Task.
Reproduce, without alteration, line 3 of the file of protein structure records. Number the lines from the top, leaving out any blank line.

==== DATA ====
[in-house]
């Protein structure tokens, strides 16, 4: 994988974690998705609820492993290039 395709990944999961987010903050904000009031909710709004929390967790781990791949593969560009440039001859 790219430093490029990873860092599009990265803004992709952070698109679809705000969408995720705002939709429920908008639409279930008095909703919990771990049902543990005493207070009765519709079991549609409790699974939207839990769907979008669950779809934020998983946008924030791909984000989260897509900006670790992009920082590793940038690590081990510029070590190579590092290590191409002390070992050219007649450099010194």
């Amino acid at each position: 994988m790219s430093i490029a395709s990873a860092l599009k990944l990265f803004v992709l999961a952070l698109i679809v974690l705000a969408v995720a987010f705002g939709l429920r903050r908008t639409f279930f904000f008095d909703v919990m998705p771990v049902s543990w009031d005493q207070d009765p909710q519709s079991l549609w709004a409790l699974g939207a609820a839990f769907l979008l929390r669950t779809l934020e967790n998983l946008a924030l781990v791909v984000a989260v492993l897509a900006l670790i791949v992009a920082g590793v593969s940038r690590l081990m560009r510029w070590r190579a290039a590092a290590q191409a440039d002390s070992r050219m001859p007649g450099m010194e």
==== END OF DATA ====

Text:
């Amino acid at each position: 994988m790219s430093i490029a395709s990873a860092l599009k990944l990265f803004v992709l999961a952070l698109i679809v974690l705000a969408v995720a987010f705002g939709l429920r903050r908008t639409f279930f904000f008095d909703v919990m998705p771990v049902s543990w009031d005493q207070d009765p909710q519709s079991l549609w709004a409790l699974g939207a609820a839990f769907l979008l929390r669950t779809l934020e967790n998983l946008a924030l781990v791909v984000a989260v492993l897509a900006l670790i791949v992009a920082g590793v593969s940038r690590l081990m560009r510029w070590r190579a290039a590092a290590q191409a440039d002390s070992r050219m001859p007649g450099m010194e």